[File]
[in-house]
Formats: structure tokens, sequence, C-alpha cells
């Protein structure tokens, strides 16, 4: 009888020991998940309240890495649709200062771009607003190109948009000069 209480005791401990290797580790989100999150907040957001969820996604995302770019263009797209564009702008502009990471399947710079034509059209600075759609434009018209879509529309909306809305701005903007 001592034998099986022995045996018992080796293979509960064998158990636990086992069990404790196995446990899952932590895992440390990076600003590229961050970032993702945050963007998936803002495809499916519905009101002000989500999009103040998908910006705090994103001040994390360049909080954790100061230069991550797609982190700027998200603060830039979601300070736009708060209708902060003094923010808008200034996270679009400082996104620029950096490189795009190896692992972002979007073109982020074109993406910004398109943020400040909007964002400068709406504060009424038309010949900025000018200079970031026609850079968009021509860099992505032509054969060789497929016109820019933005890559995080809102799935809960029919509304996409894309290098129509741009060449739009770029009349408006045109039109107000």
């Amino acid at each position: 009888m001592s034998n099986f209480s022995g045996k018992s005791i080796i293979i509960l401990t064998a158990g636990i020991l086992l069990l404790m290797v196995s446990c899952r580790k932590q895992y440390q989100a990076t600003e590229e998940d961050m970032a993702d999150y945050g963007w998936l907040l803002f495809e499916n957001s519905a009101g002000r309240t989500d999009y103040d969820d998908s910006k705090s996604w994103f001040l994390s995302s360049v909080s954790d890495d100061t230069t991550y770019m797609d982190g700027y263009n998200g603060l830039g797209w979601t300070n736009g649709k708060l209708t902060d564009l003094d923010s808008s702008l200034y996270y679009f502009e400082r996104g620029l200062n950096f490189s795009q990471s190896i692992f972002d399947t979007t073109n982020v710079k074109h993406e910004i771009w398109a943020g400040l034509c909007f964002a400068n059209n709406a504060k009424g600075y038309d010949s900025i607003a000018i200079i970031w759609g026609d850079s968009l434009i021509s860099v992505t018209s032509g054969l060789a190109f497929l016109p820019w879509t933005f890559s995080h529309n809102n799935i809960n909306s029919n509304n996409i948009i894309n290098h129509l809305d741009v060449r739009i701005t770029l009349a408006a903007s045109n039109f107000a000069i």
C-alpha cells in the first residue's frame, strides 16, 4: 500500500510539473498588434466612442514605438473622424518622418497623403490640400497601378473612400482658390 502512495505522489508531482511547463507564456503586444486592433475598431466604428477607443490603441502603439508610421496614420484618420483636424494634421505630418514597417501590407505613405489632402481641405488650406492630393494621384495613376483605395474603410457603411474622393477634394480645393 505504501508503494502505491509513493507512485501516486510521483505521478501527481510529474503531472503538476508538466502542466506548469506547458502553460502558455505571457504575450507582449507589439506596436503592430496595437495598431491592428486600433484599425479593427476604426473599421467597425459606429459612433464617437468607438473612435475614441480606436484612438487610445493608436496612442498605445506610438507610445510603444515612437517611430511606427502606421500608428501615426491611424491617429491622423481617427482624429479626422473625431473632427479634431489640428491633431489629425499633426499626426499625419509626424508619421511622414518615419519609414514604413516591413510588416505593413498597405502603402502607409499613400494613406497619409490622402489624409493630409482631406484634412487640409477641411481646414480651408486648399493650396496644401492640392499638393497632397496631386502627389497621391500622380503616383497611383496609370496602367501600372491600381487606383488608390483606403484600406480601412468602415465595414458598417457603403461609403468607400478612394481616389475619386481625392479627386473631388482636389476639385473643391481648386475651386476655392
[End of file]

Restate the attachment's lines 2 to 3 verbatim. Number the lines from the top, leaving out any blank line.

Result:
Formats: structure tokens, sequence, C-alpha cells
């Protein structure tokens, strides 16, 4: 009888020991998940309240890495649709200062771009607003190109948009000069 209480005791401990290797580790989100999150907040957001969820996604995302770019263009797209564009702008502009990471399947710079034509059209600075759609434009018209879509529309909306809305701005903007 001592034998099986022995045996018992080796293979509960064998158990636990086992069990404790196995446990899952932590895992440390990076600003590229961050970032993702945050963007998936803002495809499916519905009101002000989500999009103040998908910006705090994103001040994390360049909080954790100061230069991550797609982190700027998200603060830039979601300070736009708060209708902060003094923010808008200034996270679009400082996104620029950096490189795009190896692992972002979007073109982020074109993406910004398109943020400040909007964002400068709406504060009424038309010949900025000018200079970031026609850079968009021509860099992505032509054969060789497929016109820019933005890559995080809102799935809960029919509304996409894309290098129509741009060449739009770029009349408006045109039109107000």